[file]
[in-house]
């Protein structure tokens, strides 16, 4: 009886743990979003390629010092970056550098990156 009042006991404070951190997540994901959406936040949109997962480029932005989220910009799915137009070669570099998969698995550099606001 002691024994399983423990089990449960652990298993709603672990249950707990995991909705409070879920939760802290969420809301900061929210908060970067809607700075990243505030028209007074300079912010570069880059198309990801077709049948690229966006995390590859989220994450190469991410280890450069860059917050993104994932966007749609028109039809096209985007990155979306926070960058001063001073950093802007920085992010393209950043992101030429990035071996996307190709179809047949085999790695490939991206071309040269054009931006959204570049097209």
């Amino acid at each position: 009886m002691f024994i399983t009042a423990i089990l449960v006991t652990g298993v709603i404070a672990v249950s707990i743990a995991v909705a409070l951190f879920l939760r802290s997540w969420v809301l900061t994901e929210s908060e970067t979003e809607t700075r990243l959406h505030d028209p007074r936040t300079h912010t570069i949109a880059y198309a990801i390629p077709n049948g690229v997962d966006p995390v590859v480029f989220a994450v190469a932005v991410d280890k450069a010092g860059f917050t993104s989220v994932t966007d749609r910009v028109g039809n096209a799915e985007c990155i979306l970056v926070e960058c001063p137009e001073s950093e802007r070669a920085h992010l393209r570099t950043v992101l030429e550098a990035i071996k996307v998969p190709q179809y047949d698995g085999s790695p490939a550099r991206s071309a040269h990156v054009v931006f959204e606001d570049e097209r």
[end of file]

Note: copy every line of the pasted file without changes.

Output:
[in-house]
């Protein structure tokens, strides 16, 4: 009886743990979003390629010092970056550098990156 009042006991404070951190997540994901959406936040949109997962480029932005989220910009799915137009070669570099998969698995550099606001 002691024994399983423990089990449960652990298993709603672990249950707990995991909705409070879920939760802290969420809301900061929210908060970067809607700075990243505030028209007074300079912010570069880059198309990801077709049948690229966006995390590859989220994450190469991410280890450069860059917050993104994932966007749609028109039809096209985007990155979306926070960058001063001073950093802007920085992010393209950043992101030429990035071996996307190709179809047949085999790695490939991206071309040269054009931006959204570049097209």
């Amino acid at each position: 009886m002691f024994i399983t009042a423990i089990l449960v006991t652990g298993v709603i404070a672990v249950s707990i743990a995991v909705a409070l951190f879920l939760r802290s997540w969420v809301l900061t994901e929210s908060e970067t979003e809607t700075r990243l959406h505030d028209p007074r936040t300079h912010t570069i949109a880059y198309a990801i390629p077709n049948g690229v997962d966006p995390v590859v480029f989220a994450v190469a932005v991410d280890k450069a010092g860059f917050t993104s989220v994932t966007d749609r910009v028109g039809n096209a799915e985007c990155i979306l970056v926070e960058c001063p137009e001073s950093e802007r070669a920085h992010l393209r570099t950043v992101l030429e550098a990035i071996k996307v998969p190709q179809y047949d698995g085999s790695p490939a550099r991206s071309a040269h990156v054009v931006f959204e606001d570049e097209r």